Mediators of Inflammation

Mediators of Inflammation / 2020 / Article

Research Article | Open Access

Volume 2020 |Article ID 5918587 | https://doi.org/10.1155/2020/5918587

Chang Liu, Yanyang Li, Yanping Chen, Shaowei Huang, Xiaojing Wang, Shuang Luo, Yulin Su, Lian Zhou, Xia Luo, "Baicalein Restores the Balance of Th17/Treg Cells via Aryl Hydrocarbon Receptor to Attenuate Colitis", Mediators of Inflammation, vol. 2020, Article ID 5918587, 19 pages, 2020. https://doi.org/10.1155/2020/5918587

Baicalein Restores the Balance of Th17/Treg Cells via Aryl Hydrocarbon Receptor to Attenuate Colitis

Academic Editor: Tânia Silvia Fröde
Received24 Jun 2020
Revised02 Sep 2020
Accepted11 Sep 2020
Published05 Oct 2020

Abstract

As one of the ligands of aryl hydrocarbon receptor (AhR), baicalein, isolated from Scutellaria baicalensis Georgi, has been proved to exert potential therapeutic effects on ulcerative colitis (UC), but its therapeutic mechanism remains obscure. Authentically, ulcerative colitis can be alleviated by regulating the differentiation of naïve CD4+ T cells via AhR activation. So, our study planned to prove the hypothesis that baicalein protected mice against UC by regulating the balance of Th17/Treg cells via AhR activation. Immunofluorescence and western blot results showed that baicalein could promote AhR activation and induce it to transfer to the nucleus. We further determined the effect of baicalein on naïve CD4+ T cell differentiation in vitro by magnetic cell separation and drug intervention. The results showed that baicalein could promote Treg cell differentiation by activating AhR. In vivo study, UC mice were established by free drinking of dextran sulfate sodium (DSS) for 7 days and then were orally administrated by baicalein (10, 20, and 40 mg/kg), TCDD (AhR agonist), and CH223191 (antagonist). The results demonstrated that baicalein improved the symptoms of UC mice, regulated the balance of Th17/Treg cells, and restored the balance of proinflammatory cytokines such as IL-17, IL-6, and TNF-α; anti-inflammatory cytokines such as IL-10 and TGF-β; and epithelial protective cytokine IL-22 in UC mice, and these effects were related to AhR. Taken together, our research found that baicalein might be a potential drug for UC via regulating Treg cell differentiation and maintaining immune homeostasis and attempted to shed a light on the pivotal role of AhR in these effects.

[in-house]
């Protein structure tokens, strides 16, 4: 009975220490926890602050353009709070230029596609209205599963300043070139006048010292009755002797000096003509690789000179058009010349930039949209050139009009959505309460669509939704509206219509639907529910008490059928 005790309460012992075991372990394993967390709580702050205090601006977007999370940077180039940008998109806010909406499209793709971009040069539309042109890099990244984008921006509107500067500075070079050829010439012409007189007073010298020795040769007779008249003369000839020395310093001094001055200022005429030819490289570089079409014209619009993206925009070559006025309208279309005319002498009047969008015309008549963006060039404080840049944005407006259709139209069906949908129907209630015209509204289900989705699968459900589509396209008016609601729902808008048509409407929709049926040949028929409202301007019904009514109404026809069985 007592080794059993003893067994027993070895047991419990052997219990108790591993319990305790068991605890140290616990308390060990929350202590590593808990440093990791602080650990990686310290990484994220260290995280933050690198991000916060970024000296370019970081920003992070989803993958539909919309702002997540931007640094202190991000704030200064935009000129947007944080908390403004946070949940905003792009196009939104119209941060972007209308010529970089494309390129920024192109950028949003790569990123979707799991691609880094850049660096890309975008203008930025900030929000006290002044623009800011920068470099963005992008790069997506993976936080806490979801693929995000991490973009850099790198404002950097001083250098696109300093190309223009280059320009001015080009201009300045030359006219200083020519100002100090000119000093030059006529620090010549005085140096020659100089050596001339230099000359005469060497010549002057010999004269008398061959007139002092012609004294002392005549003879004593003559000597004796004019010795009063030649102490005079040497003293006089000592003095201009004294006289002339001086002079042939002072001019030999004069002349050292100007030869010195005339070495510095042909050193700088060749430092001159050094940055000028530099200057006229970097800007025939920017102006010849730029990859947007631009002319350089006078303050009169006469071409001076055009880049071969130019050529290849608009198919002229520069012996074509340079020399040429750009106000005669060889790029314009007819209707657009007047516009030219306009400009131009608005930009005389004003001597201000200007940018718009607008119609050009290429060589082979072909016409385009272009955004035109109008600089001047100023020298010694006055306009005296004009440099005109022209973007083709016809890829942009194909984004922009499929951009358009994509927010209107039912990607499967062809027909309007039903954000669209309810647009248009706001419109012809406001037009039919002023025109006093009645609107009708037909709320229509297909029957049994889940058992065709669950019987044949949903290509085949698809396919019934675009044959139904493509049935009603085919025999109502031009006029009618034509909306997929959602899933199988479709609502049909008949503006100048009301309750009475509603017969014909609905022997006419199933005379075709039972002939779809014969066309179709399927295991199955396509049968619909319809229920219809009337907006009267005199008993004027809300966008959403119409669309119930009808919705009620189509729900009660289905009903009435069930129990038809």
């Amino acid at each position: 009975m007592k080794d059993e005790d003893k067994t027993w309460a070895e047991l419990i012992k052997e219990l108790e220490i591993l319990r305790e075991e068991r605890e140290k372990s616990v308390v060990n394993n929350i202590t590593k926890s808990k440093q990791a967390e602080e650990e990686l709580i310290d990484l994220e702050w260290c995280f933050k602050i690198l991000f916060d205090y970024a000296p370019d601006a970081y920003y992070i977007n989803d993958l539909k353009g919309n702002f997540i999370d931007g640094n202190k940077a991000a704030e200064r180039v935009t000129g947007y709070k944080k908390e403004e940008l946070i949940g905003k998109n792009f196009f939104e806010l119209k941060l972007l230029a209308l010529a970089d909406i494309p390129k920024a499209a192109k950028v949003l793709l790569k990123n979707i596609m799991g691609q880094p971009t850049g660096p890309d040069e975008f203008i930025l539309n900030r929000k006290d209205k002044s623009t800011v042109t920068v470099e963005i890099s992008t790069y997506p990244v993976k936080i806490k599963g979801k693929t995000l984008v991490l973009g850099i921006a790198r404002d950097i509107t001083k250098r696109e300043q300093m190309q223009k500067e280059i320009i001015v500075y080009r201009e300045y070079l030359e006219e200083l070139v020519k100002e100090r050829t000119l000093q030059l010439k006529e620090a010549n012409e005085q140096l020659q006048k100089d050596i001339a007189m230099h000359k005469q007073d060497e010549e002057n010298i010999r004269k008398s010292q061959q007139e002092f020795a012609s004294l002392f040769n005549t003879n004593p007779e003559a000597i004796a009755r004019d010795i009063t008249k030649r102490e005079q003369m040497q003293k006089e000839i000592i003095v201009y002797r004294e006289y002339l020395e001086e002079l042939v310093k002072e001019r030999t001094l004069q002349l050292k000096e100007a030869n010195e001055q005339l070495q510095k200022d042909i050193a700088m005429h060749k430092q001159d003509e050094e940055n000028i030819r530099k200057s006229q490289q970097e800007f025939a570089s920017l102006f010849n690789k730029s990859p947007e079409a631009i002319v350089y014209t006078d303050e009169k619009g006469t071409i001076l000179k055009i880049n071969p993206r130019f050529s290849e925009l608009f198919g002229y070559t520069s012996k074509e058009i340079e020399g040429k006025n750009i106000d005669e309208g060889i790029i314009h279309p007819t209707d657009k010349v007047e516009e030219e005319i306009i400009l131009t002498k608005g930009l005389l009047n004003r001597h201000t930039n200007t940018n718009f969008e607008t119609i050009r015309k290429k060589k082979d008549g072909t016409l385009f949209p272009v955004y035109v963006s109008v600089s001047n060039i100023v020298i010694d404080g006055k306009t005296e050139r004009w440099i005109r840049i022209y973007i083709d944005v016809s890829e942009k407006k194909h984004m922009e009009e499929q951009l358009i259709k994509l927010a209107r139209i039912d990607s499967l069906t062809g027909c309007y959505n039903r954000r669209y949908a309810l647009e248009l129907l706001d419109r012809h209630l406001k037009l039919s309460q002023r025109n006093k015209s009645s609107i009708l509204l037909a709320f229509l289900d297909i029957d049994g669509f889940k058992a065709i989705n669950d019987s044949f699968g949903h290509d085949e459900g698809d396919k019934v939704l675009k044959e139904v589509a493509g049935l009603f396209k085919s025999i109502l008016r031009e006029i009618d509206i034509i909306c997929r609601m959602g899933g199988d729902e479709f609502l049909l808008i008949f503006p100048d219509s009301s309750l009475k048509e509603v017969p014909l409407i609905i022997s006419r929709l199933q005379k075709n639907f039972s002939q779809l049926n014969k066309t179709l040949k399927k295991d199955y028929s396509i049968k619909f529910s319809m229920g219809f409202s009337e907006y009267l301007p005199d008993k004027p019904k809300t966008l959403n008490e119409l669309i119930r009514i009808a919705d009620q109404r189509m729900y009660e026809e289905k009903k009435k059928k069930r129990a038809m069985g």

1. Introduction

It is known that ulcerative colitis (UC) is a chronic nonspecific inflammatory disease, and its main diseased regions are the colon and rectum [1]. UC always seriously threatens the human health and social medical system due to its characteristics including various risk factors and recurrent attacks [2]. It is acknowledged that multiple factors cause antigens in intestinal luminal to cross the damaged epithelial barrier, which leads to the abnormal activation of the intestinal immune system and imbalance between anti-inflammatory and proinflammatory signals. Subsequently, a large number of leukocytes will migrate to the intestinal mucosa, thereby causing a sustained T cell immune response [35], which is common in UC. So, the current mainstream treatment concept is to affect the intestinal immune system, such as antieffector T cell activation or promoting anti-inflammatory signaling pathways [6].

The occurrence and development of UC are related to intestinal T cell dysfunction, mainly manifested as the imbalance of Th17/Treg cells [7]. Researchers found that the increase of Th17 cells in the lamina propria was accompanied by an altered structure of the intestinal crypts in UC patients [8]. Moreover, phenotypically and functionally changes in Treg cells as well as hyperfunction of Th17 cells were observed in UC patients [9]. Th17 cells, one of the subsets of T cells, are characterized by the secretion of the interleukin-17 (IL-17). IL-17 participates in the local inflammatory response by activating NF-κB [10]. Besides, IL-17 will induce the production of inflammatory cytokines including IL-6, tumour necrosis factor-α (TNF-α), and chemokine such as CXCL8 [11], which will drive inflammatory cells to infiltrate tissue and lead to tissue damage. Consequently, it is generally believed that Th17 cells mainly mediate the proinflammatory response. CD4+ CD25+ Treg cells have multiple immune inhibitory functions, mainly reflecting in (1) expressing CD39 and CD73 to disrupt the metabolism of effector T cells, (2) secreting perforin and granzyme B to exert cytotoxic effects on effector T cells, and (3) promoting the secretion of anti-inflammatory cytokines such as IL-10 and TGF-β, thereby restraining the function of Th17 and Th1 cells [12]. CD4+ CD25+ Treg cells play a significant role in maintaining intestinal immune tolerance and alleviate inflammation [13], and a therapeutic strategy of using Tregs for controlling excessive immune response in UC has been proposed in recent years [14].